While neither a mood tracking device nor specifically for bipolar, this is one of my favorite mobile health apps for people who take a sizeable number of meds, who change meds a lot, or who struggle with side effects. You can also keep track of a number of people on the app at the same time, so you can monitor your son’s diabetes and your husband’s heart condition with one and the same application.

Now, in the interest of full disclosure I must tell you that Health Manager works only on iPhones and iPads–and is a whopping $4.99, which causes sticker-shock in app-land. I believe it’s fully worth it, but if you must take a moment to get over your distress I understand. Just pick up again with me here when you’re ready.

So on the app’s home page there’s a slider for ‘overall feeling,’ which you can choose to use or not, as you see fit. It’s not that important in the scheme of this application’s performance.

There you’ll also see the tabs: one for Meds, one for Symptoms, one for Measurements, and one for Notes.

You enter your medications and dosages, and then when you take the med you just click and enter a time. You have the option, which I like, of making a short comment each time you take a med, which shows up later in your report.

This app obviously serves as a reminder of what meds you’ve taken when–something that’s important for people who take multiple medications.

You fill in your Symptoms, too [although a number are pre-filled, like nausea and constipation and fatigue], then select the symptom when you’re experiencing it, slide the ‘intensity bar’ from a 1-10, and, if you so desire, make a note. [For example, my daughter could write, under 'Headache, 5,' 'headache is fairly bad but I think I'll just not take the medication that could help it'-see below.]

For Measurements, a number are prefilled: temperature, blood pressure, blood sugar, heart rate, and weight. Again, you can add more. As with the Notes and Symptoms, it time stamps when you’re filling in the information (and, yes, if you’re like my daughter and enter stats later, you can edit the date and time, no worries), and again you can make a comment.

Finally there’s the ‘Notes’ section, which is useful for just about anything that isn’t made obvious by the medicine-symptom-measurement correlations. You can write that you have a hard time remembering your meds, that your sleep is off, that you want to remember to ask the doctor for an alternative medicine (which he’ll understand when you show him your visual of how the original medicine is effecting sleep and weight, or some such thing).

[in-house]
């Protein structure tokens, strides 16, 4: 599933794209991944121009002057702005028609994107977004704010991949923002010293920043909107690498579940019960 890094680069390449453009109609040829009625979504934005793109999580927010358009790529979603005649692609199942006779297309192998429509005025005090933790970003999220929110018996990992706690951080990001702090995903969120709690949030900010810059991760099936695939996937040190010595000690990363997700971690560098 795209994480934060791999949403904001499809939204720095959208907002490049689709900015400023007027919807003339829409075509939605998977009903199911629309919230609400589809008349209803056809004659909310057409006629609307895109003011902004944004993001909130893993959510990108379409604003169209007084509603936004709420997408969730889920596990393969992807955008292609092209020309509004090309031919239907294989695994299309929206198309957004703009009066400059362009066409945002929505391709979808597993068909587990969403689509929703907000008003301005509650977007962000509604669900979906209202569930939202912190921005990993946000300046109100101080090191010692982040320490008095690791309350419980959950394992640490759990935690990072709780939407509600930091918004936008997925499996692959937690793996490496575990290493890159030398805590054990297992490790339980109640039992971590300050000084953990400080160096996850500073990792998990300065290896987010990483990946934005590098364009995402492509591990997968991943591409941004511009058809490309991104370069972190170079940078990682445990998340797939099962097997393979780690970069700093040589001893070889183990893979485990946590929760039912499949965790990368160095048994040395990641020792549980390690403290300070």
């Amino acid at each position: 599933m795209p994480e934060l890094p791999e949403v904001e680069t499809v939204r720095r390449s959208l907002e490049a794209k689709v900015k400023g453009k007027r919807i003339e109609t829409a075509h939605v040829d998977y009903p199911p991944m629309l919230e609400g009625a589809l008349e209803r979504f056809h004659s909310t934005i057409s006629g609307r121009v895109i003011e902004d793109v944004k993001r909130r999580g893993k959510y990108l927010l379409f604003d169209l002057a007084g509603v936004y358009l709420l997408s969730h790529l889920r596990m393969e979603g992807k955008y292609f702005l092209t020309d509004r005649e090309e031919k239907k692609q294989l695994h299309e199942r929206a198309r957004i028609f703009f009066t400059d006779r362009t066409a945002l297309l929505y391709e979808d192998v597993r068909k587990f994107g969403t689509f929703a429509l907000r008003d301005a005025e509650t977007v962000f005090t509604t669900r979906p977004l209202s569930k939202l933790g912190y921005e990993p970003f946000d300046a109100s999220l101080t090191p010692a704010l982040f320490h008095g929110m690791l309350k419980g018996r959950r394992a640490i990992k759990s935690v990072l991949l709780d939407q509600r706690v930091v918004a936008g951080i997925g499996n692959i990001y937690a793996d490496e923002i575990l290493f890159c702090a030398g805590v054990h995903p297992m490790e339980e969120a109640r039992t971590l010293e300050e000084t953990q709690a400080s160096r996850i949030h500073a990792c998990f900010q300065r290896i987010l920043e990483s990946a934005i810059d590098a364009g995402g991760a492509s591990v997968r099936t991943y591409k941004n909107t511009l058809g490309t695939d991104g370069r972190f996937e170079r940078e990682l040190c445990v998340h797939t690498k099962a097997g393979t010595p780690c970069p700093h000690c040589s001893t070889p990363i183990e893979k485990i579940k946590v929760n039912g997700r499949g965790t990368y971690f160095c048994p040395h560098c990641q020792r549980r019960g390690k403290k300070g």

It’s often illuminating exactly what results–positive and adverse–your meds are causing, and it shows a lot about compliance, too.

For example, my daughter, who loves a graphic even more than I do, is, as I’ve mentioned, constantly playing with her iPhone, and, when all else fails, she’ll input her health data. This app works particularly well for her, as she takes a cocktail of meds, and she loves getting the little line graphs and sharing them with all and sundry.

I found this one particularly amusing, but it does show you what the Health Manager can do in terms of indicating effectiveness of medicine–when you don’t take it, in this case. My daughter has headaches, and finds that Excedrin Migraine works wonders–but here’s last week’s visual of the Excedrin-headache fiasco:

Right. If you don’t take your medicine (the Excedrin is the flatlined red), it’s unlikely it will help you. How would we ever have known that without our little app’s line graph?

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I recognize that there’s a host of mood tracking applications I haven’t gone into. Maybe one day I’ll return to the topic, and I’m receptive to requests if there’s one you’d like to know more about. But for now I’ll leave you with some other ideas of what people use, just so that if nothing so far fits your bill, you know there are more options:

Good luck on your journey–and stick with it.